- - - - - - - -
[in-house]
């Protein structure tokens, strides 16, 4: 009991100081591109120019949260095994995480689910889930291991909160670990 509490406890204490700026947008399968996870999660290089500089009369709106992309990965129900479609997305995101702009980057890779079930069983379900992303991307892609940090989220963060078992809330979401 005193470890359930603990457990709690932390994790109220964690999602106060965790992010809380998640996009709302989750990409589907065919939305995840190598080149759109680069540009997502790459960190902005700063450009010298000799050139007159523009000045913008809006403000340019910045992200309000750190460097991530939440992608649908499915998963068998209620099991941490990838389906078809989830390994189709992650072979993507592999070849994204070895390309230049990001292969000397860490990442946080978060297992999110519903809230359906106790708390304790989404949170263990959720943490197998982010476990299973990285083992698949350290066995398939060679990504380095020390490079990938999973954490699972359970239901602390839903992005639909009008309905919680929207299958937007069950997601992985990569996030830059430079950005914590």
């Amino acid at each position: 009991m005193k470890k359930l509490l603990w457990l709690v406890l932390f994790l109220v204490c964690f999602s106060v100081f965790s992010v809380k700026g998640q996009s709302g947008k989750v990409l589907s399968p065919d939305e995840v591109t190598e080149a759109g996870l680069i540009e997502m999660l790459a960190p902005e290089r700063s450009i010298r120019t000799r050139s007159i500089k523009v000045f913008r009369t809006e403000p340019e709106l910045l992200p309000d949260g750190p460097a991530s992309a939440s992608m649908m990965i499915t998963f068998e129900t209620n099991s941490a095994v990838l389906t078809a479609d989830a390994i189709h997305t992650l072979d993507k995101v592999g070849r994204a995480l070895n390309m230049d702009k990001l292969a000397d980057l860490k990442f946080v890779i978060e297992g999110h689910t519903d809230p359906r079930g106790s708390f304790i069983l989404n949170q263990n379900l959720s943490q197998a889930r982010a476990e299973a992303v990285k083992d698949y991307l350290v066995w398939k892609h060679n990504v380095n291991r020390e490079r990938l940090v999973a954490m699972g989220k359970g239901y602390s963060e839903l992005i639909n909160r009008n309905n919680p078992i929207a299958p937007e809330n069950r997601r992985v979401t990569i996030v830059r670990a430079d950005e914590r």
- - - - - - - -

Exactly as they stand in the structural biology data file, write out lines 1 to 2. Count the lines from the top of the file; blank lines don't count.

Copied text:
[in-house]
């Protein structure tokens, strides 16, 4: 009991100081591109120019949260095994995480689910889930291991909160670990 509490406890204490700026947008399968996870999660290089500089009369709106992309990965129900479609997305995101702009980057890779079930069983379900992303991307892609940090989220963060078992809330979401 005193470890359930603990457990709690932390994790109220964690999602106060965790992010809380998640996009709302989750990409589907065919939305995840190598080149759109680069540009997502790459960190902005700063450009010298000799050139007159523009000045913008809006403000340019910045992200309000750190460097991530939440992608649908499915998963068998209620099991941490990838389906078809989830390994189709992650072979993507592999070849994204070895390309230049990001292969000397860490990442946080978060297992999110519903809230359906106790708390304790989404949170263990959720943490197998982010476990299973990285083992698949350290066995398939060679990504380095020390490079990938999973954490699972359970239901602390839903992005639909009008309905919680929207299958937007069950997601992985990569996030830059430079950005914590």